In this week’s Community Newsletter, we’re bringing you highlights from Neuroscience 2022, the 51st annual meeting of the Society for Neuroscience, which took place 12 to 16 November in San Diego, California.
The conference kicked off with a lecture from Ardem Patapoutian, professor of neuroscience at Scripps Research in La Jolla, California, titled “How do you feel? The molecules that sense touch.” Patapoutian discussed the Nobel Prize-winning work from his lab that identified and characterized the pressure-activated cation channels PIEZO2 — the principal mechanical transducer for touch, proprioception, baroreception and bladder stretch — and PIEZO1, which plays many mechanosensory roles throughout the body.
“Here is the view from the stage,” Patapoutian tweeted, sharing a picture he took while giving his talk. He also mentioned his favorite encounter: a young attendee who asked if he knew Beyoncé and then just walked away when he said no.
Here is the view from the stage. I want to thank all the graduate students and postdocs who came by to say hi before and after the seminar. My favorite encounter was with the youngest person in attendance who asked if I knew @Beyonce. I said no and she just walked away… https://t.co/H0ElZVMoKm pic.twitter.com/T1rbJQeTGM
— Ardem Patapoutian (@ardemp) November 13, 2022
The main draw of the meeting is all the research being presented, and many autism researchers were tweeting about posters and sessions related to the field.
One study that caught our attention examined brain activity in autistic people and autism mouse models, presented by Marco Pagani, a research fellow at the Child Mind Institute in New York City. “Can we link brain activity to autism etiologies? Can we use those measurements to decompose autism heterogeneity into subtypes? Come and see how we sorted this out with mouse and human fMRI connectivity mapping!” tweeted Pagani. Also, see Spectrum’s video of Pagani at his poster.
Can we link brain activity to autism etiologies? Can we use those measurements to decompose autism heterogeneity into subtypes? Come and see how we sorted this out with mouse and human fMRI connectivity mapping! #sfn2022 #sfn22 pic.twitter.com/tURgjNp3Dp
— Marco Pagani (@MarcoPagani1985) November 13, 2022
Nice. Big step towards miniaturized wearable VR for freely moving animals. https://t.co/ASpkvjCmTD
— Madineh Sarvestani (@madsarv) November 14, 2022
The poster hall was another highlight of Neuroscience 2022. Tuan Chao, assistant professor of neuroscience at Baylor College of Medicine in Houston, Texas, tweeted a picture of Maimuna Paul, a postdoctoral associate in Chao’s lab, presenting her poster.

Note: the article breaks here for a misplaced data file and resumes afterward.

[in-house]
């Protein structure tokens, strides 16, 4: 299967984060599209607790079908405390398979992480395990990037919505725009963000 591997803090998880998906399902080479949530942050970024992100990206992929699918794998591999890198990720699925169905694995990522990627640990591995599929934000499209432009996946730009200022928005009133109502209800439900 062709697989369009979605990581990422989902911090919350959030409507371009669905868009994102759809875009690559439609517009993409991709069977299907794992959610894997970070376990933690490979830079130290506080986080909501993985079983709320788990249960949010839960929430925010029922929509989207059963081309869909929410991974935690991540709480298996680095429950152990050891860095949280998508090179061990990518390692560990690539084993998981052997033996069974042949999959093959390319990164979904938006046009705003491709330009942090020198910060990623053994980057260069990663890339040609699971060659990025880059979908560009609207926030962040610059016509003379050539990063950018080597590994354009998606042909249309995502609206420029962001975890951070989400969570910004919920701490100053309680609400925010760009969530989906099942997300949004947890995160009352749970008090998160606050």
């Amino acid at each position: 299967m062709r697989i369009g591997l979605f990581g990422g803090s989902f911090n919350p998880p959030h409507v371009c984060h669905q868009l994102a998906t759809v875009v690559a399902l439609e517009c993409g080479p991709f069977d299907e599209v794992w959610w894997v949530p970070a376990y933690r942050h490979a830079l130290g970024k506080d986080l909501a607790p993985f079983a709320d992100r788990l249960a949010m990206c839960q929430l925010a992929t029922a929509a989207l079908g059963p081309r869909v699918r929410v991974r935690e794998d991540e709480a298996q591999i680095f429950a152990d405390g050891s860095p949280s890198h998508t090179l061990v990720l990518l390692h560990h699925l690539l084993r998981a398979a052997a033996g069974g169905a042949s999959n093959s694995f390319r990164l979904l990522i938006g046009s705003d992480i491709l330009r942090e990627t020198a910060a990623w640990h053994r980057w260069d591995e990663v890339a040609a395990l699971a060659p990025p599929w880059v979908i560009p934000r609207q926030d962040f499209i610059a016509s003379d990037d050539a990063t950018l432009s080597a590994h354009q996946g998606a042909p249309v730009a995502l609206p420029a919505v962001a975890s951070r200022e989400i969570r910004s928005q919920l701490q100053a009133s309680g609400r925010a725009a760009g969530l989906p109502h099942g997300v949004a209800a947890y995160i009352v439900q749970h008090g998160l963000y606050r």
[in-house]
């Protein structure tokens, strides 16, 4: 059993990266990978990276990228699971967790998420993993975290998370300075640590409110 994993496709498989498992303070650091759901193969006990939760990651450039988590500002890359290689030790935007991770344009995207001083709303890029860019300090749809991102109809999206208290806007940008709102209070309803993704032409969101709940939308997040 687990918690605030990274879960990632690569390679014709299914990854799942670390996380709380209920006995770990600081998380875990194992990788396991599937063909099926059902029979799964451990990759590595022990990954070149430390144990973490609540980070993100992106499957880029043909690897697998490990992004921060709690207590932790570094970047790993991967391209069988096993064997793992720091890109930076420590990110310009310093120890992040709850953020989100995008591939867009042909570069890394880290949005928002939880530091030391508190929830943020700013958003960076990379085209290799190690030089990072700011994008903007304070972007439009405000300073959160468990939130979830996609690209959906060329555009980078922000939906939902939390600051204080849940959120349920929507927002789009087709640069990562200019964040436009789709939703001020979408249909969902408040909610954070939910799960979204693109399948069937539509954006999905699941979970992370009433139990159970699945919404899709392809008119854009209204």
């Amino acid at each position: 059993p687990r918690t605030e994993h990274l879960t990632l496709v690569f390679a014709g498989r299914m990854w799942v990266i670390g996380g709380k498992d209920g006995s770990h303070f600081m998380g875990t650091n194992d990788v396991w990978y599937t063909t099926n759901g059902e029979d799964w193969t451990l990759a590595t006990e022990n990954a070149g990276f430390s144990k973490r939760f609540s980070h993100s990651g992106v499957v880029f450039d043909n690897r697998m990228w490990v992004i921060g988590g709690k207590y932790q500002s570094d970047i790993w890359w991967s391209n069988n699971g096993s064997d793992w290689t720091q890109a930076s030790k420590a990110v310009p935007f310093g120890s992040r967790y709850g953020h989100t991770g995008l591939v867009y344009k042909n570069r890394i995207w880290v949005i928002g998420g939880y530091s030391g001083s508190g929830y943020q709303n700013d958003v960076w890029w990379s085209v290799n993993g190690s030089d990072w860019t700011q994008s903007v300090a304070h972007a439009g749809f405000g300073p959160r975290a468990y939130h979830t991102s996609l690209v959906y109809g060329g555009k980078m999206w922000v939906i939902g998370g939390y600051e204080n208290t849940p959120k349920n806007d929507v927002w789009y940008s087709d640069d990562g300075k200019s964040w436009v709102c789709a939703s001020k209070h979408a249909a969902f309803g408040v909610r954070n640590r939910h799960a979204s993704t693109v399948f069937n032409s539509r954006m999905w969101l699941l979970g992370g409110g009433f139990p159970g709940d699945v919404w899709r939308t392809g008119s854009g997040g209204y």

Congratulations to @Maimuna_SP for a superb presentation at #SfN22! Harnessing #fruitfly neurogenetics for #autism #epilepsy disease gene discovery at #DuncanNRI. @UDNconnect @TCHResearchNews @bcmgenetics @bcm_neurosci https://t.co/tNkrNxO50s pic.twitter.com/N9slCdbCpu
— Hsiao-Tuan Chao, MD PhD (@HTChaoLab) November 16, 2022
“It was a great experience presenting at #SfN2022,” tweeted Paul, who described a series of experiments in which she used fruit flies to explore how rare de novo variants in the gene PPFIA3 contribute to autism, seizures, intellectual disability and other delays in children with those mutations. Spectrum featured Paul and Chao in a video about the work at Neuroscience 2022.
— Maimuna Sali Paul (@Maimuna_SP) November 16, 2022
Research aside, the meeting had lighter moments, too. Jonathan Kipnis, professor of pathology and immunology at Washington University School of Medicine in St. Louis, Missouri, shared an amusing interaction he had “in the elevator at #SfN22:”
In the elevator at #SfN22:
– what are you doing here?
Me: what do you mean?
– I thought you only interested in other cells of the brain, not neurons.
Me: if it’s a brain, it’s neuroscience, no?
Me: I won’t argue (to myself: is this 2022 or am I back to my 1st SfN in 1998?)
— Jonathan Kipnis (@jonykipnis) November 14, 2022
The end of the meeting on Wednesday sparked goodbye tweets, such as this one from Megan Lipton, a graduate student at Purdue University in West Lafayette, Indiana, who wrote that she “closed out my time at #SfN22 watching the sunset and reflecting on the past few months.”
Closed out my time at #SfN22 watching the sunset and reflecting on the past few months. 4 trips, 3 conference presentations, 2 countries, and 1 workshop in less than 4 months. Ready to dive back into experiments and analyze some exciting data! pic.twitter.com/BB0IHIgsse
— Megan Lipton (@lipton_megan) November 16, 2022
That’s it for this week’s Community Newsletter! If you have any suggestions for interesting social posts you saw in the autism research sphere, feel free to send an email to [email protected].
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Cite this article: https://doi.org/10.53053/RJCN3317